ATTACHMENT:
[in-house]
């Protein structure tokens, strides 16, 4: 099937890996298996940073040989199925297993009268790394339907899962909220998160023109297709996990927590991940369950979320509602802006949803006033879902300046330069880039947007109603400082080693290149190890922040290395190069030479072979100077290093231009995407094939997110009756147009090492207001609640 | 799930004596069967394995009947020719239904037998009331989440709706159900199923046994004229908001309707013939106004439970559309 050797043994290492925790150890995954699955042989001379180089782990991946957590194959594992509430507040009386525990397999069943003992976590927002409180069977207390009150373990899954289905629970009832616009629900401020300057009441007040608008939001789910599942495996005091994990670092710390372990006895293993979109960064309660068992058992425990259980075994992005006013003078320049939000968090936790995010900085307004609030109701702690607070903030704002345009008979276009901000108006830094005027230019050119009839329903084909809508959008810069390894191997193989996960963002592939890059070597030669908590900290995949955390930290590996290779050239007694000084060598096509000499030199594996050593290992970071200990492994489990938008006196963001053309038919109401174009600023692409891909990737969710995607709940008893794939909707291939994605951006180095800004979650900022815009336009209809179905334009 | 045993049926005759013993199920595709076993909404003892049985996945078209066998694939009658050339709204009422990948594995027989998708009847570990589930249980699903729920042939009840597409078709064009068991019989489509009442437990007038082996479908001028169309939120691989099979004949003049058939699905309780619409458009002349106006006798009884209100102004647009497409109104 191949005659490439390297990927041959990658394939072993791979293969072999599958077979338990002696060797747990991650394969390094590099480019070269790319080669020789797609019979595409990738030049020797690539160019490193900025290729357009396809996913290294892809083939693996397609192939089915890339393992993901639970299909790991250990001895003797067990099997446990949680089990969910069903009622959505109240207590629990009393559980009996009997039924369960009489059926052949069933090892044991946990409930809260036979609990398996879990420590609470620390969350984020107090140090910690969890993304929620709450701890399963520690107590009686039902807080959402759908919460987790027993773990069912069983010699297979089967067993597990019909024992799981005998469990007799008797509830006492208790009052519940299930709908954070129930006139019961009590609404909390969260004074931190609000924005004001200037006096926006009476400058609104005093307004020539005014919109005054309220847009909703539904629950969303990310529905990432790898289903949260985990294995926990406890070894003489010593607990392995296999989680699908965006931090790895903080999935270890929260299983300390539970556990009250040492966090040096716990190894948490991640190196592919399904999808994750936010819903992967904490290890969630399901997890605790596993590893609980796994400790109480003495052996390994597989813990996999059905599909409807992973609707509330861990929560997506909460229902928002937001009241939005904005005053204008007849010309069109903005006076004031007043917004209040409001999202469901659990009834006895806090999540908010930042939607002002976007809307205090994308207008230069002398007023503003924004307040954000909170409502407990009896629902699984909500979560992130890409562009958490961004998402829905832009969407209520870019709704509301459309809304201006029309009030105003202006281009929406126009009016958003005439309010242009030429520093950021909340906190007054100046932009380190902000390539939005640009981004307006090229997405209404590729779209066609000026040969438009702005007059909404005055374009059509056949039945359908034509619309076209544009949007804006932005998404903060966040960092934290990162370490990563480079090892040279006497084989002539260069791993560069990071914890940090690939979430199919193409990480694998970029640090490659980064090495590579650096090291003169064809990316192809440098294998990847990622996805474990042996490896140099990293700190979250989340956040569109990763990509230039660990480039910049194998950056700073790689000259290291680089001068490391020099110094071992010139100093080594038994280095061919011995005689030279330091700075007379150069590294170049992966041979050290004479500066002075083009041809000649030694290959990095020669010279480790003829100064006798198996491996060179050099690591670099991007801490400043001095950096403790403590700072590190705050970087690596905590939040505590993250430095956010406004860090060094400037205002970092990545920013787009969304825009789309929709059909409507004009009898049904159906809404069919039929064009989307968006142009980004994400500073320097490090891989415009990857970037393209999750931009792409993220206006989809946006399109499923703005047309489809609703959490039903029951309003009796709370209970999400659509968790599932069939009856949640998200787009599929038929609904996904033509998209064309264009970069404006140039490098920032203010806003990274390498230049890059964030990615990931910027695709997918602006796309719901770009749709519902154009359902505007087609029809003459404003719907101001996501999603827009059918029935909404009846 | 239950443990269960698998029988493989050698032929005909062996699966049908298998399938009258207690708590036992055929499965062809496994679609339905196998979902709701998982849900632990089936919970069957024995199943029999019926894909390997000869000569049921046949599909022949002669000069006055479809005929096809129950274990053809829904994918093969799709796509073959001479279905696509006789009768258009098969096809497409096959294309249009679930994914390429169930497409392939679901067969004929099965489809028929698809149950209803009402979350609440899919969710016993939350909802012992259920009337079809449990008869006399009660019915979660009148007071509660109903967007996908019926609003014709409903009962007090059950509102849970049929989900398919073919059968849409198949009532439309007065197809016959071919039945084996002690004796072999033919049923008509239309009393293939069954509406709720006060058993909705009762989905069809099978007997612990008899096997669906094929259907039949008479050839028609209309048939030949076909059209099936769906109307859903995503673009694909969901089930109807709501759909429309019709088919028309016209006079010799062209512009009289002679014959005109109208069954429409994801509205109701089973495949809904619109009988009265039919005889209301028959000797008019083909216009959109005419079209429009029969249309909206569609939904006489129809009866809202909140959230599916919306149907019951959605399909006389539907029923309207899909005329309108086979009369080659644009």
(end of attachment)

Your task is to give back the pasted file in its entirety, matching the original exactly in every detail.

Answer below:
[in-house]
């Protein structure tokens, strides 16, 4: 099937890996298996940073040989199925297993009268790394339907899962909220998160023109297709996990927590991940369950979320509602802006949803006033879902300046330069880039947007109603400082080693290149190890922040290395190069030479072979100077290093231009995407094939997110009756147009090492207001609640 | 799930004596069967394995009947020719239904037998009331989440709706159900199923046994004229908001309707013939106004439970559309 050797043994290492925790150890995954699955042989001379180089782990991946957590194959594992509430507040009386525990397999069943003992976590927002409180069977207390009150373990899954289905629970009832616009629900401020300057009441007040608008939001789910599942495996005091994990670092710390372990006895293993979109960064309660068992058992425990259980075994992005006013003078320049939000968090936790995010900085307004609030109701702690607070903030704002345009008979276009901000108006830094005027230019050119009839329903084909809508959008810069390894191997193989996960963002592939890059070597030669908590900290995949955390930290590996290779050239007694000084060598096509000499030199594996050593290992970071200990492994489990938008006196963001053309038919109401174009600023692409891909990737969710995607709940008893794939909707291939994605951006180095800004979650900022815009336009209809179905334009 | 045993049926005759013993199920595709076993909404003892049985996945078209066998694939009658050339709204009422990948594995027989998708009847570990589930249980699903729920042939009840597409078709064009068991019989489509009442437990007038082996479908001028169309939120691989099979004949003049058939699905309780619409458009002349106006006798009884209100102004647009497409109104 191949005659490439390297990927041959990658394939072993791979293969072999599958077979338990002696060797747990991650394969390094590099480019070269790319080669020789797609019979595409990738030049020797690539160019490193900025290729357009396809996913290294892809083939693996397609192939089915890339393992993901639970299909790991250990001895003797067990099997446990949680089990969910069903009622959505109240207590629990009393559980009996009997039924369960009489059926052949069933090892044991946990409930809260036979609990398996879990420590609470620390969350984020107090140090910690969890993304929620709450701890399963520690107590009686039902807080959402759908919460987790027993773990069912069983010699297979089967067993597990019909024992799981005998469990007799008797509830006492208790009052519940299930709908954070129930006139019961009590609404909390969260004074931190609000924005004001200037006096926006009476400058609104005093307004020539005014919109005054309220847009909703539904629950969303990310529905990432790898289903949260985990294995926990406890070894003489010593607990392995296999989680699908965006931090790895903080999935270890929260299983300390539970556990009250040492966090040096716990190894948490991640190196592919399904999808994750936010819903992967904490290890969630399901997890605790596993590893609980796994400790109480003495052996390994597989813990996999059905599909409807992973609707509330861990929560997506909460229902928002937001009241939005904005005053204008007849010309069109903005006076004031007043917004209040409001999202469901659990009834006895806090999540908010930042939607002002976007809307205090994308207008230069002398007023503003924004307040954000909170409502407990009896629902699984909500979560992130890409562009958490961004998402829905832009969407209520870019709704509301459309809304201006029309009030105003202006281009929406126009009016958003005439309010242009030429520093950021909340906190007054100046932009380190902000390539939005640009981004307006090229997405209404590729779209066609000026040969438009702005007059909404005055374009059509056949039945359908034509619309076209544009949007804006932005998404903060966040960092934290990162370490990563480079090892040279006497084989002539260069791993560069990071914890940090690939979430199919193409990480694998970029640090490659980064090495590579650096090291003169064809990316192809440098294998990847990622996805474990042996490896140099990293700190979250989340956040569109990763990509230039660990480039910049194998950056700073790689000259290291680089001068490391020099110094071992010139100093080594038994280095061919011995005689030279330091700075007379150069590294170049992966041979050290004479500066002075083009041809000649030694290959990095020669010279480790003829100064006798198996491996060179050099690591670099991007801490400043001095950096403790403590700072590190705050970087690596905590939040505590993250430095956010406004860090060094400037205002970092990545920013787009969304825009789309929709059909409507004009009898049904159906809404069919039929064009989307968006142009980004994400500073320097490090891989415009990857970037393209999750931009792409993220206006989809946006399109499923703005047309489809609703959490039903029951309003009796709370209970999400659509968790599932069939009856949640998200787009599929038929609904996904033509998209064309264009970069404006140039490098920032203010806003990274390498230049890059964030990615990931910027695709997918602006796309719901770009749709519902154009359902505007087609029809003459404003719907101001996501999603827009059918029935909404009846 | 239950443990269960698998029988493989050698032929005909062996699966049908298998399938009258207690708590036992055929499965062809496994679609339905196998979902709701998982849900632990089936919970069957024995199943029999019926894909390997000869000569049921046949599909022949002669000069006055479809005929096809129950274990053809829904994918093969799709796509073959001479279905696509006789009768258009098969096809497409096959294309249009679930994914390429169930497409392939679901067969004929099965489809028929698809149950209803009402979350609440899919969710016993939350909802012992259920009337079809449990008869006399009660019915979660009148007071509660109903967007996908019926609003014709409903009962007090059950509102849970049929989900398919073919059968849409198949009532439309007065197809016959071919039945084996002690004796072999033919049923008509239309009393293939069954509406709720006060058993909705009762989905069809099978007997612990008899096997669906094929259907039949008479050839028609209309048939030949076909059209099936769906109307859903995503673009694909969901089930109807709501759909429309019709088919028309016209006079010799062209512009009289002679014959005109109208069954429409994801509205109701089973495949809904619109009988009265039919005889209301028959000797008019083909216009959109005419079209429009029969249309909206569609939904006489129809009866809202909140959230599916919306149907019951959605399909006389539907029923309207899909005329309108086979009369080659644009």